• Slip the first stitch purlwise and knit every stitch to the end of the row.
  • Follow the above instructions for all of the project, watching those gorgeous shades pop out when you least expect it and stopping when the blanket is at the right length for you. I stopped knitting when my blanket was approximately 64cm (25″) long which made it a great size for a lap or pet blanket.
  • Cast/bind off loosely, weave in ends and block if desired.

I hope you enjoyed this simple, off-the-cuff pattern! Do check out my other free patterns and turorials and feel free to share your own The Strand Blanket on Instagram by tagging me at @emmaknitty… I’d love to see what you make!


Free Pattern · Chunky Cotton Face Wipes

Want to get back to basics? This simple knitting pattern for sustainable chunky cotton face wipes is a great way of using up scraps of chunky cotton yarn in a flash. Make a stack for yourself or as a gift for a beauty-product loving friend! This pattern is fun for both beginners and more advanced knitters who want a quick afternoon project.

Staying inspired is hard when you’re a creative person. As a crafter, I have weeks where I can’t stop the ideas and inspiration from flooding into my head and sometimes get pretty overwhelmed, but the next week I find it hard to conjour up even the slightest bit of motivation. What hasn’t helped has been the fact that between work and illnesses, finding the time to sit down and think about projects has been nearly impossible, and when I do have time to work on projects (normally at after bedtime when little one is asleep) I am so tired that I simply can’t be arsed to pick any kind of hook or needle! The horror…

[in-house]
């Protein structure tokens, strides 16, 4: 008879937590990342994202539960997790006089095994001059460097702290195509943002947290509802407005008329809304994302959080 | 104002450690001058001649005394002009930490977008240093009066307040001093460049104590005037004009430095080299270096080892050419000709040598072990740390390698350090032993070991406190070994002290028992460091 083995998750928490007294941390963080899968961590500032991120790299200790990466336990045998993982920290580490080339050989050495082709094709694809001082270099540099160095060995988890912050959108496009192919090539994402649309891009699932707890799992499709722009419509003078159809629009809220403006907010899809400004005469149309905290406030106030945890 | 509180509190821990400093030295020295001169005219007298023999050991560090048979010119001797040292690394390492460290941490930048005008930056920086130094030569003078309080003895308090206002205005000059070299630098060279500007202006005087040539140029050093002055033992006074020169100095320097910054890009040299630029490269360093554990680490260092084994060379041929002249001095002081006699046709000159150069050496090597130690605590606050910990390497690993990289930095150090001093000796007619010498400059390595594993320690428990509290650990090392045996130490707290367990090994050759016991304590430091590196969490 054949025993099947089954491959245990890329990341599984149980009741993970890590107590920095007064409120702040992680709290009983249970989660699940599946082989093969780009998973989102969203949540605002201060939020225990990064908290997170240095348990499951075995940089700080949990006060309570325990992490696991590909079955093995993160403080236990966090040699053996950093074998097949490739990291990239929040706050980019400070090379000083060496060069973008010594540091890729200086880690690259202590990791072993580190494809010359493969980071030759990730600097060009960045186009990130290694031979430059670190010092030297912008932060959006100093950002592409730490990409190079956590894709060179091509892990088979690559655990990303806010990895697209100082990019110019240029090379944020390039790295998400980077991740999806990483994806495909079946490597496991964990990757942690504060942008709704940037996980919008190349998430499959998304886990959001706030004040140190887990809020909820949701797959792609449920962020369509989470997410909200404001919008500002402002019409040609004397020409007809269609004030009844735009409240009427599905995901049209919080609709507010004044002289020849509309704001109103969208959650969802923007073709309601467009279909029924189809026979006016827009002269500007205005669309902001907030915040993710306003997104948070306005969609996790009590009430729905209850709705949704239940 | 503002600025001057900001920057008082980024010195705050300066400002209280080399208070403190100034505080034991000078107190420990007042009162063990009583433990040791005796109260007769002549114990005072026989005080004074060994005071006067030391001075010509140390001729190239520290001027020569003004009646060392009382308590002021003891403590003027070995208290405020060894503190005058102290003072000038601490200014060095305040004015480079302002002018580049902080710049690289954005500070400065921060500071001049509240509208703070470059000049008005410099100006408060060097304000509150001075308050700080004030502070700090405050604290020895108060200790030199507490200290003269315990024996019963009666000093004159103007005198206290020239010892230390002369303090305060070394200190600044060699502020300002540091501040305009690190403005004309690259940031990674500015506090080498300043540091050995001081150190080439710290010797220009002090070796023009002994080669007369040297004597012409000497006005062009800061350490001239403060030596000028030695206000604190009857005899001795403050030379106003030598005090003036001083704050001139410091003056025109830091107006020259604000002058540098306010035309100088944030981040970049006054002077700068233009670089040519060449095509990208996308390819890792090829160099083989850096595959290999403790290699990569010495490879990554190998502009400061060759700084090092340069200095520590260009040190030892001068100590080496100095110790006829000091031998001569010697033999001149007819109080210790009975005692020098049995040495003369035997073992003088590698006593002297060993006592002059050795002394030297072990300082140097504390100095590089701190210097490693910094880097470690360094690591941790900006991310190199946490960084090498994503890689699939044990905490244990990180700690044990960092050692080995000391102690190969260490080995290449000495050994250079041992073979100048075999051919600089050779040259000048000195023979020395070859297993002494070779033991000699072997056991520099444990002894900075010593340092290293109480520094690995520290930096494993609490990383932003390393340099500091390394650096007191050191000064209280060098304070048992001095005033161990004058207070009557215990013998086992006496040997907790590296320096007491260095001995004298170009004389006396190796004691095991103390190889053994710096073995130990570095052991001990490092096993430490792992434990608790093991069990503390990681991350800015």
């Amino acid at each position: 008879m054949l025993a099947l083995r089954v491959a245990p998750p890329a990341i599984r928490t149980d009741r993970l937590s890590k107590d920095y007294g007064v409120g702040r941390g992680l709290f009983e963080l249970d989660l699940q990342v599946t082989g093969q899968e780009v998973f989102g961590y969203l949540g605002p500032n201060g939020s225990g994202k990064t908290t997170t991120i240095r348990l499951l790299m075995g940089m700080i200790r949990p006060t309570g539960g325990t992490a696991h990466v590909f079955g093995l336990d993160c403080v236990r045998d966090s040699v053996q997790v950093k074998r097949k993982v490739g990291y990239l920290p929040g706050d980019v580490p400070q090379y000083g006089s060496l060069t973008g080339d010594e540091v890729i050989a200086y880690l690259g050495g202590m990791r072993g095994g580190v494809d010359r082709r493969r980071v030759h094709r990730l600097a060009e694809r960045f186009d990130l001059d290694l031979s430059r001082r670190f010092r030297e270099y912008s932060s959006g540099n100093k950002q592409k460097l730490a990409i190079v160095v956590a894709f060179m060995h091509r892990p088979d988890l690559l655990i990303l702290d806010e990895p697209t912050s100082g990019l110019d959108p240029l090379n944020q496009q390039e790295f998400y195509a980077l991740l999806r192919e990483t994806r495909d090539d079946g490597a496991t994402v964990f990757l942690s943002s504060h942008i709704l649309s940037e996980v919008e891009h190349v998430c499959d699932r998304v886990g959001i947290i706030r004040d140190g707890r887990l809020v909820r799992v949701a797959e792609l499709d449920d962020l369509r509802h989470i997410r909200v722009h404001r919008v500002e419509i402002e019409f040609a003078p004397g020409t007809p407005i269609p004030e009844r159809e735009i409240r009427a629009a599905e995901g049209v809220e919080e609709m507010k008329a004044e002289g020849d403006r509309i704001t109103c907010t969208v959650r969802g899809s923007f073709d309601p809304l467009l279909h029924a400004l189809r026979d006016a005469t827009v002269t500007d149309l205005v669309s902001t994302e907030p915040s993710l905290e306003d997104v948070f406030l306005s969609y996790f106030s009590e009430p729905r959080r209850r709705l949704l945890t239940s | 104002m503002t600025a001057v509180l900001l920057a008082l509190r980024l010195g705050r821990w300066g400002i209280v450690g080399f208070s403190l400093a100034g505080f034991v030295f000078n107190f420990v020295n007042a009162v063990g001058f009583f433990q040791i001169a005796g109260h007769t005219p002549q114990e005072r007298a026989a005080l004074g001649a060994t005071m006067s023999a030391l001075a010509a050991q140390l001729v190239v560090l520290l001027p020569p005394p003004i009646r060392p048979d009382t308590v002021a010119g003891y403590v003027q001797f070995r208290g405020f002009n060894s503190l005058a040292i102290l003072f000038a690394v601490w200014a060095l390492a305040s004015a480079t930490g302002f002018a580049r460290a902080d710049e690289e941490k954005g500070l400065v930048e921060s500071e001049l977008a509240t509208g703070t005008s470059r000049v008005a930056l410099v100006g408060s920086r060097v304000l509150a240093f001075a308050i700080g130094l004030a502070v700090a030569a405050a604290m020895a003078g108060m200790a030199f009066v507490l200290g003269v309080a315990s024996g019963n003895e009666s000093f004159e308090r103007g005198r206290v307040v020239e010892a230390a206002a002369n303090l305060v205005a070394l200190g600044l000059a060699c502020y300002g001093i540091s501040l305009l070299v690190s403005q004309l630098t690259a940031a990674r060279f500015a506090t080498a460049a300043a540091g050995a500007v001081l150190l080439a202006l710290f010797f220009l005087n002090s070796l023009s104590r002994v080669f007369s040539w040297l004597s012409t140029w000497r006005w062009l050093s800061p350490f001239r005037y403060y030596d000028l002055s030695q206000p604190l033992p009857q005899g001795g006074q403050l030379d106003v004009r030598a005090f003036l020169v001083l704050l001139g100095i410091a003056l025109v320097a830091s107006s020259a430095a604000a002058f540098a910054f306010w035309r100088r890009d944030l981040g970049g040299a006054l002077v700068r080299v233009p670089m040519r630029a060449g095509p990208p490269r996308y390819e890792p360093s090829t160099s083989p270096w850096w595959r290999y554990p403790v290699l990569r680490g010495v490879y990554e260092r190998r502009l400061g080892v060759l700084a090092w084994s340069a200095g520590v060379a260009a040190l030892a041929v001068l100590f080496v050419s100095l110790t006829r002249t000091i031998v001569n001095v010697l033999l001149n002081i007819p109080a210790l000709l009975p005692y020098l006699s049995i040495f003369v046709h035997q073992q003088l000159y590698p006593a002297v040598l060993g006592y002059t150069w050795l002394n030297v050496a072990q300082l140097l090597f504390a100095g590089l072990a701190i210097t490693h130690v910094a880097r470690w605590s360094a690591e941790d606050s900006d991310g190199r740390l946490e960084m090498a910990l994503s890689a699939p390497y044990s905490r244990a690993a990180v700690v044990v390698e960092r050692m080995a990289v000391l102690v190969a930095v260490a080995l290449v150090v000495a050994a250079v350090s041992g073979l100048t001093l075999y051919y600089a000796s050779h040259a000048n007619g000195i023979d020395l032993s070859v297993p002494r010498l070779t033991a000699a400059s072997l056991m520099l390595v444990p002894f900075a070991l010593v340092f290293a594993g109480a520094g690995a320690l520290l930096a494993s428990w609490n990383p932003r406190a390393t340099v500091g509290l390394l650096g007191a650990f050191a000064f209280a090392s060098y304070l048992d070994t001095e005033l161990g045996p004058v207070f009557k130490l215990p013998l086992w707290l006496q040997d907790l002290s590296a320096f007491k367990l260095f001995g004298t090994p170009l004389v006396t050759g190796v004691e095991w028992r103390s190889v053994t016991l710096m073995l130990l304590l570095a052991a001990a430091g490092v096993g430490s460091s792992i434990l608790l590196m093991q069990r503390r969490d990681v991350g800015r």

In a moment of frustration whilst in bed with gastroenteritis I decided to strip things back.

Why did I start knitting? What is the ethos behind Emmaknitty? Why do I spend so much time knitting and crafting? Sometimes it’s easy to lose track of these things and forget why these things are so important. The main reason why I started knitting was to find a way of relaxing and being creative at the same time. The ethos behind Emmaknitty was and is to create simple, colourful patterns that don’t intimidate beginner knitters. I spend so much time crafting because it makes me happy.

So, I decided to create a small, easy-as-heck pattern designed to represent all those things I believe in as a maker. These chunky cotton wipes are reusable, perfect for removing makeup and look very pretty all stacked up on a dressing table! They also make a beautiful gift and minimise wastage (yay for eco-friendliness) which is something we should all be mindful of.

One ball of DMC Natura XL Cotton (thanks to LoveKnitting for sending me this yarn to try) makes a whole load of these wipes, or you can use any super chunky yarn left over in your stash.

You will need:

  • 100g of DMC Natura XL (I used colours 83 and 41) or another Super Chunky 100% cotton yarn;
  • A pair of 5.5mm knitting needles:
  • Scissors and a yarn/darning needle to weave in ends.

You will need to know how to cast on using the magic loop method, slip stitch, knit and purl stitches, casting/binding off.


VERSION ONE · SEED STITCH: Cast on 11 stitches using the magic loop method. Slip the first stitch purlwise, then *p1, k1* to end. Repeat this pattern for 13 rows.

VERSION TWO · SAND STITCH: Cast on 11 stitches using the magic loop method as before.
Row 1: Slip the first stitch purlwise, then *p1, k1* to end. Row 2: Knit every stitch across to end. Repeat these two rows for 13 rows.

Bind off all stitches and weave in ends neatly. For cotton yarn weaving in ends can be a pain, So I love using this method by Verypink knits.

Knitting pattern · Tutorial

Knitting Pattern · Cloud Friends Hat